The search for a new lay chaplain: “Someone a little older than me”

Photo courtesy of Kayla Deep (C’15).

By Mary Katherine Saye 
Contributing Writer

Since March of 2017, Kayla Deep (C’15) has served as Sewanee’s lay chaplain, but will soon be moving on from the Mountain. As lay chaplain, Deep has facilitated “Growing in Grace” which is a student-led contemporary church service, organized catechumenate meetings, and supported students in groups and individually. Deep emphasizes that one of her most important jobs as lay chaplain has been to meet with students one on one when needed to “talk about joyful or hard things that they need to process.” 

Deep recalls that when first starting as Sewanee’s lay chaplain, she had to learn how to “be a listener without internalizing everyone’s problems.” She was inspired by her own lay chaplain at Sewanee who was able to give her perspective, but was also able to be casual with her. She credits the connection she built with her lay chaplain to being able to talk to “someone a little older than me,” but not so much older that it had been a long time since they had been in her shoes. Chaplain Tom Macfie suggests that this characteristic is central to the position of lay chaplain, and a feature to keep in mind as the search for a new lay chaplain begins.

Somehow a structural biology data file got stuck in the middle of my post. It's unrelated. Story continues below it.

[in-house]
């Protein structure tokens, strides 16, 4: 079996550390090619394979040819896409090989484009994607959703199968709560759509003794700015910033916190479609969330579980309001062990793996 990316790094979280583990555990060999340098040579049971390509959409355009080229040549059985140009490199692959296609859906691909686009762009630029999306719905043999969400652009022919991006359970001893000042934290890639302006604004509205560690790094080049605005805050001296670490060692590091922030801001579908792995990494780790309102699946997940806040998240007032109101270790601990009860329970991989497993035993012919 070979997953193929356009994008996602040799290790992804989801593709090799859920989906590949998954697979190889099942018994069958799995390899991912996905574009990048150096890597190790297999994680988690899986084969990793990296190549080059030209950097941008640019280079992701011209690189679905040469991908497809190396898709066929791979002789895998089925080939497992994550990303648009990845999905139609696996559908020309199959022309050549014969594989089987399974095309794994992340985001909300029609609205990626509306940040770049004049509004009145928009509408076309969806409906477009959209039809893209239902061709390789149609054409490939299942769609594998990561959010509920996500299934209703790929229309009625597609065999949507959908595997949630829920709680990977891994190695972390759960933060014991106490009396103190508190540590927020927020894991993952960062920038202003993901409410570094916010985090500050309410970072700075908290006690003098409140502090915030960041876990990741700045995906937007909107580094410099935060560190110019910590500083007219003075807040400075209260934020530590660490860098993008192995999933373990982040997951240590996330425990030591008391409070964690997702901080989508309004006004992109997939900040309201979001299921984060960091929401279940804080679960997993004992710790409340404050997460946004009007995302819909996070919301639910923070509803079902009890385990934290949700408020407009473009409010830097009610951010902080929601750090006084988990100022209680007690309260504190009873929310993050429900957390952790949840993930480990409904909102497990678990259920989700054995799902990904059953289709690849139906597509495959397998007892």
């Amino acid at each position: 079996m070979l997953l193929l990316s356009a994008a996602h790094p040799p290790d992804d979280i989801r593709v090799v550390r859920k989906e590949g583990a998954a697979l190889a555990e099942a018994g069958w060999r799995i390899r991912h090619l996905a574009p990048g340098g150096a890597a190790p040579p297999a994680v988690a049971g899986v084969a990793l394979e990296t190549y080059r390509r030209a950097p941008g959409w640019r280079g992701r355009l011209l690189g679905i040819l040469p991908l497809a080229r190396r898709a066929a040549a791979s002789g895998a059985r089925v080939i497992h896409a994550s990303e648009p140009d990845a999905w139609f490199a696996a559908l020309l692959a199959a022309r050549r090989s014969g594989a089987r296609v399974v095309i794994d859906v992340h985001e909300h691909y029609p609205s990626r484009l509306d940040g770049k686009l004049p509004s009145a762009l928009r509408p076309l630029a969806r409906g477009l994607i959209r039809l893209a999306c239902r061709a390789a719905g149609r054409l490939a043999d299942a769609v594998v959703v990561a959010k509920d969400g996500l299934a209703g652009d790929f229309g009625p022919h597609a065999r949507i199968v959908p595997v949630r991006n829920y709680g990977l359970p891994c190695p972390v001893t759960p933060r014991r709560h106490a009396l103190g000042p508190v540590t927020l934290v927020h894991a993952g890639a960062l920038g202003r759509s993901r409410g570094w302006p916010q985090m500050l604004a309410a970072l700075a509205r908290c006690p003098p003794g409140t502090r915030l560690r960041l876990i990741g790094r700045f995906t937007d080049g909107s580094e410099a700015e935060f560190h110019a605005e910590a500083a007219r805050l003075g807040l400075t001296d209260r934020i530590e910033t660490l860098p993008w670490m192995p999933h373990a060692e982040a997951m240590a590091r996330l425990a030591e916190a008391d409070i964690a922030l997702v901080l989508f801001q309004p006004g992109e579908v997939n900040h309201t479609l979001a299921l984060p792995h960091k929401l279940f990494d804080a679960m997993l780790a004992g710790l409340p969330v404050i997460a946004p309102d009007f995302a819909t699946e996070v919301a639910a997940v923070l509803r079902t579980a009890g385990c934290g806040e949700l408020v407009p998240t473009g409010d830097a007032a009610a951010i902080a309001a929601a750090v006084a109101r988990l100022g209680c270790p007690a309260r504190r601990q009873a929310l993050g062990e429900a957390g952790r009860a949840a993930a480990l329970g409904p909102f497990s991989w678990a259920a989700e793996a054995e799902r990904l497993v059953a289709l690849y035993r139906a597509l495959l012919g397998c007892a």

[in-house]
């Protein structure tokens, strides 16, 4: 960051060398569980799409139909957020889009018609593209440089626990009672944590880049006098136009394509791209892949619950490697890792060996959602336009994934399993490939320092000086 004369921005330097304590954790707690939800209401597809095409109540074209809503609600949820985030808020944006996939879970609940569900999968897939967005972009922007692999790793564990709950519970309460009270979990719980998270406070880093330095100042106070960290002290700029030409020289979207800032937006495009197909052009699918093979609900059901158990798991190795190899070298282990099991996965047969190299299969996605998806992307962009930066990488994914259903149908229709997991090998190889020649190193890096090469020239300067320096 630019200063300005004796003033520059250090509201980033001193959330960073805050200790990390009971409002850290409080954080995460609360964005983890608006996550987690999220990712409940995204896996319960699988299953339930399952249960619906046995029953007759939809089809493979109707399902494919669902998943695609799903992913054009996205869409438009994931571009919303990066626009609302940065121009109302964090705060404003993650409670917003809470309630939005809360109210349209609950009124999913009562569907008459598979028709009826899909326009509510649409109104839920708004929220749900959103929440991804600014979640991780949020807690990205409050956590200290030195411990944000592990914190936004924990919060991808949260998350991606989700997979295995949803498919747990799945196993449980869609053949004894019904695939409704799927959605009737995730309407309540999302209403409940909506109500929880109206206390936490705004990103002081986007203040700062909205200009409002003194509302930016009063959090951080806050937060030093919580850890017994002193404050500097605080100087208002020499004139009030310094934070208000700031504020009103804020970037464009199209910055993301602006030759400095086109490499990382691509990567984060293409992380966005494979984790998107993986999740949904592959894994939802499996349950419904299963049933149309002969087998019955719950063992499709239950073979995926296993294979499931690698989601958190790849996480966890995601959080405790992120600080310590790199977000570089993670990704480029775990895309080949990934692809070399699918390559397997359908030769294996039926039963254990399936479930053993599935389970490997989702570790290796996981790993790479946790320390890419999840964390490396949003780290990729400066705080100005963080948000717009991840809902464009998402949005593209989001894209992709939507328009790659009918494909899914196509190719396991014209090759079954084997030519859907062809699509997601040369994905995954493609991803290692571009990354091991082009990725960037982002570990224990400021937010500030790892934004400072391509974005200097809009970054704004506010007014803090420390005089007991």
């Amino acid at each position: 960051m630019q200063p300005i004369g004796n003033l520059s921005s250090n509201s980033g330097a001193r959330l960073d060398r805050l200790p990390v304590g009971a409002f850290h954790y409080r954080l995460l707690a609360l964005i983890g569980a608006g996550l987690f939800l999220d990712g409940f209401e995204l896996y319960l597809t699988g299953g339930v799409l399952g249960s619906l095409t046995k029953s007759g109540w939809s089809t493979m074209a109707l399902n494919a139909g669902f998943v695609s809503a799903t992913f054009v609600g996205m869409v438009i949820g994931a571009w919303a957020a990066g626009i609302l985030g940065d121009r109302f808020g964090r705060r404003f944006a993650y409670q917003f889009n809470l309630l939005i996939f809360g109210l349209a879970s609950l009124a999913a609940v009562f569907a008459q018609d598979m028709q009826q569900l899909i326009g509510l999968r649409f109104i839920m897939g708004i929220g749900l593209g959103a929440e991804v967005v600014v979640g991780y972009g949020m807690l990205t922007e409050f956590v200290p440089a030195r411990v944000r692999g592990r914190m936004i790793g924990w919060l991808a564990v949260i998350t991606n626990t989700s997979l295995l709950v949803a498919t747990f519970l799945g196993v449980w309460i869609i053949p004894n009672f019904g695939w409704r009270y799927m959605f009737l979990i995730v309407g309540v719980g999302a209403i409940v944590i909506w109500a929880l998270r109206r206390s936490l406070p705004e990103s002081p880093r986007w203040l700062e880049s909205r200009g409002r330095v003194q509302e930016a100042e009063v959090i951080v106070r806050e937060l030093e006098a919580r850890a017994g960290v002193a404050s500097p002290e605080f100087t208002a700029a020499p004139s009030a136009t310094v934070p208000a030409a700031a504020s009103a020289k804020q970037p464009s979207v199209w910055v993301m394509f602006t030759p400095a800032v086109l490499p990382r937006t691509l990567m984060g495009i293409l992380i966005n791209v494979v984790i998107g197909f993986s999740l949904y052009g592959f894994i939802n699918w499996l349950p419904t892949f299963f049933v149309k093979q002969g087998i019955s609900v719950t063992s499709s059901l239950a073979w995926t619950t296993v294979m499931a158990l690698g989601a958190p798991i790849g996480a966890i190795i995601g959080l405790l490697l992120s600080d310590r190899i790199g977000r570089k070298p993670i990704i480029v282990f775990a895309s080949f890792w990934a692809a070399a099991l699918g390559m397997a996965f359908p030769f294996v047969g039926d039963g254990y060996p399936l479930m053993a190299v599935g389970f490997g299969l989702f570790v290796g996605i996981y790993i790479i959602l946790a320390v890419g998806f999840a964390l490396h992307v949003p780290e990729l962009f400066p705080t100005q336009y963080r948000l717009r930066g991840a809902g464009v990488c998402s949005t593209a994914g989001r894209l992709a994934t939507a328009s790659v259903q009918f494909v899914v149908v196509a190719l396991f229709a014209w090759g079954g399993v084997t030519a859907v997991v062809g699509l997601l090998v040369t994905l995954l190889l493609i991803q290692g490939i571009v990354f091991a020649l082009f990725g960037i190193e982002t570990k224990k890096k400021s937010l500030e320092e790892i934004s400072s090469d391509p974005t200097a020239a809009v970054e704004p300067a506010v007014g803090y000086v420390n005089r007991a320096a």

In the search for a new lay chaplain, Chaplain Macfie notes that it will be the responsibility of the next Chaplain to choose their partner, the lay chaplain. However, he adds that some characteristics necessary for the position that the search committee will take into account include maturity and willingness to be part of a “team.” Macfie attributes his successful partnership with Deep to these, and trusts that the committee will recognize these abilities in their choices. 

Deep is grateful for the skills her time as lay chaplain have given her. One skill her position has helped her develop is the ability to “help people through traumatic or stressful things.” In order to further develop this skill, Deep hopes to attend grad school and get a masters degree in social work. Her time as lay chaplain at Sewanee has helped her to discern a path for what’s next, and will leave an admirable example for the next lay chaplain.